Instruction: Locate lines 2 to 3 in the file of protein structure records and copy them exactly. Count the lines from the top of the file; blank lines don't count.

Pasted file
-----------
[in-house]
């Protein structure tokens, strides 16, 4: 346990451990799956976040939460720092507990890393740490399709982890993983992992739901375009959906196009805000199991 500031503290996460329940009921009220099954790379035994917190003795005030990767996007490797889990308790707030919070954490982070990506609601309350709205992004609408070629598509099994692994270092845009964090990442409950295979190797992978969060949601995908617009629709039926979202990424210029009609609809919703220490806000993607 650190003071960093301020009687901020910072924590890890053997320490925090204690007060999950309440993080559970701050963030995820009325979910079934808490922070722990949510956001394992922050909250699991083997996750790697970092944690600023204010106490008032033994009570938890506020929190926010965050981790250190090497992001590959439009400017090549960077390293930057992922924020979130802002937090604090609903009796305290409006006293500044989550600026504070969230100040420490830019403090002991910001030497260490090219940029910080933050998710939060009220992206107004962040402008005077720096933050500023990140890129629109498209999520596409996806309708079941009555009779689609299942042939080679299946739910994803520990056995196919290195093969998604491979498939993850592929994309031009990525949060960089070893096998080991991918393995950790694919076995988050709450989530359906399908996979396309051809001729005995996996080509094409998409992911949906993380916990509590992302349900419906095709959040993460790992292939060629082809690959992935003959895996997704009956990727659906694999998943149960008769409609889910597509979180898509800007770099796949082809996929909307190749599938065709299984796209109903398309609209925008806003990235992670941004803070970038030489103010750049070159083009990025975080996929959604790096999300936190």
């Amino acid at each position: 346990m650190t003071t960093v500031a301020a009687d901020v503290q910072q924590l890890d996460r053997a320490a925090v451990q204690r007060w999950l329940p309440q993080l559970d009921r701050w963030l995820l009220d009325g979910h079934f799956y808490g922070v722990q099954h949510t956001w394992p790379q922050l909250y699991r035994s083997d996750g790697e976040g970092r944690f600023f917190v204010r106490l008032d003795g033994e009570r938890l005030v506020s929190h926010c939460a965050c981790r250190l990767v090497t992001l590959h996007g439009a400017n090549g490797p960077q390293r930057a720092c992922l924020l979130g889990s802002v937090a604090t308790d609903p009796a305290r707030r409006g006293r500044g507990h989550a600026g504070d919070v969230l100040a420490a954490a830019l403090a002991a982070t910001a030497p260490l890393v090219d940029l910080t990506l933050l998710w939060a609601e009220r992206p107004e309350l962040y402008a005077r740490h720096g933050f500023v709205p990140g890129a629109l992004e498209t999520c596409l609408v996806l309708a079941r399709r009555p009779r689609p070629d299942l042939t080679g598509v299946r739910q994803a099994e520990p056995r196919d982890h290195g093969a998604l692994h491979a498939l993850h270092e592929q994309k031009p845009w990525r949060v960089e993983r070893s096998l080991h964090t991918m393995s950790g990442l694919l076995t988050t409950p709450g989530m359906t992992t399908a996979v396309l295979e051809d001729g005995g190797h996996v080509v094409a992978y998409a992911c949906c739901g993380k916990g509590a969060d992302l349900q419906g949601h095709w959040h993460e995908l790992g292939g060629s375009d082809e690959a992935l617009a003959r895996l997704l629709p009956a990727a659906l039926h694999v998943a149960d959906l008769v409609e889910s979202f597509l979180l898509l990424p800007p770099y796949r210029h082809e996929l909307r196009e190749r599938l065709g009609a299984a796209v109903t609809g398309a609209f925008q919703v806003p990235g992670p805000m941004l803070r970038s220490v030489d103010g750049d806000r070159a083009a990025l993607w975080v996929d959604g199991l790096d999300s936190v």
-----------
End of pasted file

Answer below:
């Protein structure tokens, strides 16, 4: 346990451990799956976040939460720092507990890393740490399709982890993983992992739901375009959906196009805000199991 500031503290996460329940009921009220099954790379035994917190003795005030990767996007490797889990308790707030919070954490982070990506609601309350709205992004609408070629598509099994692994270092845009964090990442409950295979190797992978969060949601995908617009629709039926979202990424210029009609609809919703220490806000993607 650190003071960093301020009687901020910072924590890890053997320490925090204690007060999950309440993080559970701050963030995820009325979910079934808490922070722990949510956001394992922050909250699991083997996750790697970092944690600023204010106490008032033994009570938890506020929190926010965050981790250190090497992001590959439009400017090549960077390293930057992922924020979130802002937090604090609903009796305290409006006293500044989550600026504070969230100040420490830019403090002991910001030497260490090219940029910080933050998710939060009220992206107004962040402008005077720096933050500023990140890129629109498209999520596409996806309708079941009555009779689609299942042939080679299946739910994803520990056995196919290195093969998604491979498939993850592929994309031009990525949060960089070893096998080991991918393995950790694919076995988050709450989530359906399908996979396309051809001729005995996996080509094409998409992911949906993380916990509590992302349900419906095709959040993460790992292939060629082809690959992935003959895996997704009956990727659906694999998943149960008769409609889910597509979180898509800007770099796949082809996929909307190749599938065709299984796209109903398309609209925008806003990235992670941004803070970038030489103010750049070159083009990025975080996929959604790096999300936190």
């Amino acid at each position: 346990m650190t003071t960093v500031a301020a009687d901020v503290q910072q924590l890890d996460r053997a320490a925090v451990q204690r007060w999950l329940p309440q993080l559970d009921r701050w963030l995820l009220d009325g979910h079934f799956y808490g922070v722990q099954h949510t956001w394992p790379q922050l909250y699991r035994s083997d996750g790697e976040g970092r944690f600023f917190v204010r106490l008032d003795g033994e009570r938890l005030v506020s929190h926010c939460a965050c981790r250190l990767v090497t992001l590959h996007g439009a400017n090549g490797p960077q390293r930057a720092c992922l924020l979130g889990s802002v937090a604090t308790d609903p009796a305290r707030r409006g006293r500044g507990h989550a600026g504070d919070v969230l100040a420490a954490a830019l403090a002991a982070t910001a030497p260490l890393v090219d940029l910080t990506l933050l998710w939060a609601e009220r992206p107004e309350l962040y402008a005077r740490h720096g933050f500023v709205p990140g890129a629109l992004e498209t999520c596409l609408v996806l309708a079941r399709r009555p009779r689609p070629d299942l042939t080679g598509v299946r739910q994803a099994e520990p056995r196919d982890h290195g093969a998604l692994h491979a498939l993850h270092e592929q994309k031009p845009w990525r949060v960089e993983r070893s096998l080991h964090t991918m393995s950790g990442l694919l076995t988050t409950p709450g989530m359906t992992t399908a996979v396309l295979e051809d001729g005995g190797h996996v080509v094409a992978y998409a992911c949906c739901g993380k916990g509590a969060d992302l349900q419906g949601h095709w959040h993460e995908l790992g292939g060629s375009d082809e690959a992935l617009a003959r895996l997704l629709p009956a990727a659906l039926h694999v998943a149960d959906l008769v409609e889910s979202f597509l979180l898509l990424p800007p770099y796949r210029h082809e996929l909307r196009e190749r599938l065709g009609a299984a796209v109903t609809g398309a609209f925008q919703v806003p990235g992670p805000m941004l803070r970038s220490v030489d103010g750049d806000r070159a083009a990025l993607w975080v996929d959604g199991l790096d999300s936190v």